I had less than a day to make something using the display. The theme of the contest is to countdown to a target date. I decided to use the Google coder image for the Raspberry Pi. The Google coder is a platform meant for beginners in web development and enables building our own website on a local network. A step-by-step instruction of the Google coder setup is available on the Google Coder page. The instructions are more or less similar to the Raspbian setup for the Raspberry Pi.

Accessing the Google coder platform from a Windows desktop requires the installation of the Bonjour drivers for Windows. The Google coder desktop can be accessed from a browser at the following address is http://coder.local. I downloaded the digital clock application from the Google Coder repository and modified the same to display the countdown timer on the PiFace Control and Display.

Image

I modified the clock such that it is possible to pick a date to count down. I used pickadate.js to pick a date from the calendar. for the countdown selection. The clock pings a web.py framework based webpage with the countdown data which is consequently displayed on the LCD.

Image

Countdown timer interfaced to the Google Coder application

I also wrote a couple of lines to control the LPD8806 LED strip lighting using a TV remote control. Based on the number pressed on the TV remote, the python script reading the PICAD’s IR receiver, sends a control word to the Arduino controlling the LED strip to switch the LED sequence.

Setup Instructions:

The Google Coder and the PiFace Control and Display setup instructions are available over the web. The modifications to the clock application and the python script are available from my github account.


Currency exchange ticker using Raspberry Pi + Pi Lite

July 8, 2013

I recently bought a Pi Lite board from Ciseco PLC, UK. The Pi Lite is an add-on hardware board for the Raspberry Pi. It comes with 126 LEDs and is controlled by an Atmega328p microcontroller (The one used in the Arduino Uno platform). The Pi-Lite uses the BCM chipset’s serial port for its communication to the Raspberry Pi.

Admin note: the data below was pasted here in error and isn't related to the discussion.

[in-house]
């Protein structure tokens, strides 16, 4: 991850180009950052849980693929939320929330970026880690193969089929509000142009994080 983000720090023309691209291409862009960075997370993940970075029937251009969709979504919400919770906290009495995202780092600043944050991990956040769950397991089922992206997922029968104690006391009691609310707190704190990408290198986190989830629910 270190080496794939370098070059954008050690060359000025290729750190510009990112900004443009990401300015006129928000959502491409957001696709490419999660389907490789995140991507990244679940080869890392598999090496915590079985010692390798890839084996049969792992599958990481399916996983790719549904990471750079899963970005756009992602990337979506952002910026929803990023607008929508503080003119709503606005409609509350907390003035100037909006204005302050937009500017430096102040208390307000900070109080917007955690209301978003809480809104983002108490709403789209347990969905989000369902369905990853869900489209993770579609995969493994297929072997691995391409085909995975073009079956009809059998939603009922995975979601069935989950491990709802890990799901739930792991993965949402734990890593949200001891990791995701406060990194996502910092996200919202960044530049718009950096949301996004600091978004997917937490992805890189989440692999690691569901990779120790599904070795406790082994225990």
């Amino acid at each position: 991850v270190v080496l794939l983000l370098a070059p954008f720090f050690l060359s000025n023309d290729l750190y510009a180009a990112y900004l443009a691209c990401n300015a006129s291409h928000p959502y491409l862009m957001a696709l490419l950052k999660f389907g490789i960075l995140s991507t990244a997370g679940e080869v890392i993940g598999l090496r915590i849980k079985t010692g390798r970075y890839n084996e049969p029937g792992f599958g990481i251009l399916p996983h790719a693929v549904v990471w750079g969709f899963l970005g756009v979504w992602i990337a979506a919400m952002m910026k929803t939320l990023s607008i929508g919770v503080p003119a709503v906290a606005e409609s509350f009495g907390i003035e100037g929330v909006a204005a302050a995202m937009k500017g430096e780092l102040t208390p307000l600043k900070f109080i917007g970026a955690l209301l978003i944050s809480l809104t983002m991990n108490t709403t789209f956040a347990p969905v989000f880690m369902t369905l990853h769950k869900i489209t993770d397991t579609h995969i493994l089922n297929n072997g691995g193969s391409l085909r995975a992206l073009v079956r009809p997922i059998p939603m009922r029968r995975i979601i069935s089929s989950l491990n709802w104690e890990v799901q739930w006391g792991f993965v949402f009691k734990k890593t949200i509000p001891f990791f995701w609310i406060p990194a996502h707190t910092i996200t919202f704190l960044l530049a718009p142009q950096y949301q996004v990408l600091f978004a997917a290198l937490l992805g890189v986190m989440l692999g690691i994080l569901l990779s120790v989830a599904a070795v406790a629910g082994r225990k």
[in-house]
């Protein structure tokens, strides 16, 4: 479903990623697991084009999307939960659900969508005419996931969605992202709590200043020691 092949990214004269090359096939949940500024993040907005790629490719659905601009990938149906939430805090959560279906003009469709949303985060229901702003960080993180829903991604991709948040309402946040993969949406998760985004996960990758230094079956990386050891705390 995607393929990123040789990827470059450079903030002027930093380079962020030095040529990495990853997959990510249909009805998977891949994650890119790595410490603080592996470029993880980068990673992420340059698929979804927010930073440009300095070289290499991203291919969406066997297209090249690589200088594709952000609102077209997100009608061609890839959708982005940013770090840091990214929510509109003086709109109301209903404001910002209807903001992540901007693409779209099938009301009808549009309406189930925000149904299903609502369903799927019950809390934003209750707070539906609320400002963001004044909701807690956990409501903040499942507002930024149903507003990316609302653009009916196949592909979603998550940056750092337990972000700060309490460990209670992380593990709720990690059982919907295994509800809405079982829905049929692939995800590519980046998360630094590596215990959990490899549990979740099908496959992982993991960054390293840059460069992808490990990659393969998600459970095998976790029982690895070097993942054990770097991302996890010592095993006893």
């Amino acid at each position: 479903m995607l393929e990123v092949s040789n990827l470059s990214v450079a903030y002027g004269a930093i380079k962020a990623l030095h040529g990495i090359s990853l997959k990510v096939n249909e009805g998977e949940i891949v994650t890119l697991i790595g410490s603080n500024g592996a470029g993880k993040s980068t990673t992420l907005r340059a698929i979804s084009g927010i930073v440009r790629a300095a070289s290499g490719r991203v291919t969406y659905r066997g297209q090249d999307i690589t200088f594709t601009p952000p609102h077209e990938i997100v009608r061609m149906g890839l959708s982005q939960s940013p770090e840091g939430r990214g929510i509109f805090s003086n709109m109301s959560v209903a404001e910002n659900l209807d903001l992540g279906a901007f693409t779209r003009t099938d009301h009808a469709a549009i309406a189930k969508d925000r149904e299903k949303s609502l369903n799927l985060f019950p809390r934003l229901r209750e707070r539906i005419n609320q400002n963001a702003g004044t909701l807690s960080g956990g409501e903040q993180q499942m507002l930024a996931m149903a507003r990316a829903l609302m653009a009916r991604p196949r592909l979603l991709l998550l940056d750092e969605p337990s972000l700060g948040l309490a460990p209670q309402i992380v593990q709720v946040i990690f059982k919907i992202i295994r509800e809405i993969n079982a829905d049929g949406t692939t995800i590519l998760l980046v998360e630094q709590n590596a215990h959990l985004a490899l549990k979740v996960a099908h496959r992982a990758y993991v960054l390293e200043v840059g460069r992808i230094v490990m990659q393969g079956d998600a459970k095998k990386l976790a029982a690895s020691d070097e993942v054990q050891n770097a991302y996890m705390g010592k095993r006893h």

Image

Pi Lite + Raspberry Pi inside an enclosure from Nudatech

Since the Pi Lite is a stackable add-on hardware, they have provided access to the Pi’s GPIO pins on the add-on board. It is possible to scroll messages on the Pi-Lite display by sending messages via the serial port on the Raspberry Pi. A simple step-by-step guide to setup the serial port to transmit messages to the Pi-Lite is available here.

I was able to run a simple program that fetches the currency exchange rate from the web and scroll the same on the Pi-Lite Display in two simple steps.

I got started by fetching currency exchange rate data:


import requests
import json

data = requests.get('http://rate-exchange.appspot.com/currency?from=USD&to=INR')
jsondata = json.loads(data.content)
retrieved_data = jsondata['rate']
print(retrieved_data)

We can scroll the retrieved data on the display by simply opening the serial port (The port at which the Pi-Lite is connected) and writing the string to it.


baud = 9600
port = '/dev/ttyAMA0'

ser = serial.Serial(port,baud)
ser.timeout = 0
ser.flushInput()

ser.write(str(retrieved_data))

Combining the above two steps, we have:


import requests
import json
import serial
from time import sleep

baud = 9600
port = '/dev/ttyAMA0'

ser = serial.Serial(port,baud)
ser.timeout = 0
ser.flushInput()

while True:
 data = requests.get('http://rate-exchange.appspot.com/currency?from=USD&to=INR')
 jsondata = json.loads(data.content)
 retrieved_data = jsondata['rate']
 print(retrieved_data)
 ser.write(str(retrieved_data))
 sleep(10)

I was not able to take a good picture due to the brightness of the LEDs. Hence, I am sharing a black and white video of the currency exchange rate being updated every 10 seconds:

Note: I am not promoting the Pi-Lite board!